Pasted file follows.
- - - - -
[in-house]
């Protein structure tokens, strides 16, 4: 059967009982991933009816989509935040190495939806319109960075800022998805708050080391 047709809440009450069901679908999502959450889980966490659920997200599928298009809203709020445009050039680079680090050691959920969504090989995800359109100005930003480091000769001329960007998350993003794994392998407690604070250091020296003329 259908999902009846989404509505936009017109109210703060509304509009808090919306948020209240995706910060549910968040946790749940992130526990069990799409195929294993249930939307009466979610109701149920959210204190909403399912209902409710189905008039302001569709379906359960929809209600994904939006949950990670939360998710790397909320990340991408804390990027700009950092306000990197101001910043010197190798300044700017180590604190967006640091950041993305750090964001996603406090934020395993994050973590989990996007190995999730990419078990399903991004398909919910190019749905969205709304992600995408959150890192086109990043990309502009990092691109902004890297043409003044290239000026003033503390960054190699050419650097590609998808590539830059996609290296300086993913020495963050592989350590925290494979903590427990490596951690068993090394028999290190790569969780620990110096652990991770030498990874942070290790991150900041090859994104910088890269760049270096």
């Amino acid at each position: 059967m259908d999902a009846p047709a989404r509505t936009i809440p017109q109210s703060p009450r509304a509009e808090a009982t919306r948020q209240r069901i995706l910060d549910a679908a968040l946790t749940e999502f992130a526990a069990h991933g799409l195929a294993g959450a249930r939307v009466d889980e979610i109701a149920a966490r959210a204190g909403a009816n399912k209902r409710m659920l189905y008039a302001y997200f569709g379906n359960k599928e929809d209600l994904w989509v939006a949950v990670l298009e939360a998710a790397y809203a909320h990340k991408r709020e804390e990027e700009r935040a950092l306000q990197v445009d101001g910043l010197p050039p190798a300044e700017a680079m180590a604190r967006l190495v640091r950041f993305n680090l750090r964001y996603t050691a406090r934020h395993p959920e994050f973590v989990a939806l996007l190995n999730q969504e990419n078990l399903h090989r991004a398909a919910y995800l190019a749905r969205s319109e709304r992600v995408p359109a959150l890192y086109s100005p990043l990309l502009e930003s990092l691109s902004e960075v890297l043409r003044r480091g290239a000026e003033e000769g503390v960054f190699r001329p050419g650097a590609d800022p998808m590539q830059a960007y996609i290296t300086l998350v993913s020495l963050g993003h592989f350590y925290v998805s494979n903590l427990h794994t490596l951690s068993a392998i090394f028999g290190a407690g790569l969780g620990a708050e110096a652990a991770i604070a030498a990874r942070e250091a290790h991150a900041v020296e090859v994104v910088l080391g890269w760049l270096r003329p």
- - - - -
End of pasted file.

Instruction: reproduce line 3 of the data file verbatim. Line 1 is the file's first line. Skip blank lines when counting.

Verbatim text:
């Amino acid at each position: 059967m259908d999902a009846p047709a989404r509505t936009i809440p017109q109210s703060p009450r509304a509009e808090a009982t919306r948020q209240r069901i995706l910060d549910a679908a968040l946790t749940e999502f992130a526990a069990h991933g799409l195929a294993g959450a249930r939307v009466d889980e979610i109701a149920a966490r959210a204190g909403a009816n399912k209902r409710m659920l189905y008039a302001y997200f569709g379906n359960k599928e929809d209600l994904w989509v939006a949950v990670l298009e939360a998710a790397y809203a909320h990340k991408r709020e804390e990027e700009r935040a950092l306000q990197v445009d101001g910043l010197p050039p190798a300044e700017a680079m180590a604190r967006l190495v640091r950041f993305n680090l750090r964001y996603t050691a406090r934020h395993p959920e994050f973590v989990a939806l996007l190995n999730q969504e990419n078990l399903h090989r991004a398909a919910y995800l190019a749905r969205s319109e709304r992600v995408p359109a959150l890192y086109s100005p990043l990309l502009e930003s990092l691109s902004e960075v890297l043409r003044r480091g290239a000026e003033e000769g503390v960054f190699r001329p050419g650097a590609d800022p998808m590539q830059a960007y996609i290296t300086l998350v993913s020495l963050g993003h592989f350590y925290v998805s494979n903590l427990h794994t490596l951690s068993a392998i090394f028999g290190a407690g790569l969780g620990a708050e110096a652990a991770i604070a030498a990874r942070e250091a290790h991150a900041v020296e090859v994104v910088l080391g890269w760049l270096r003329p």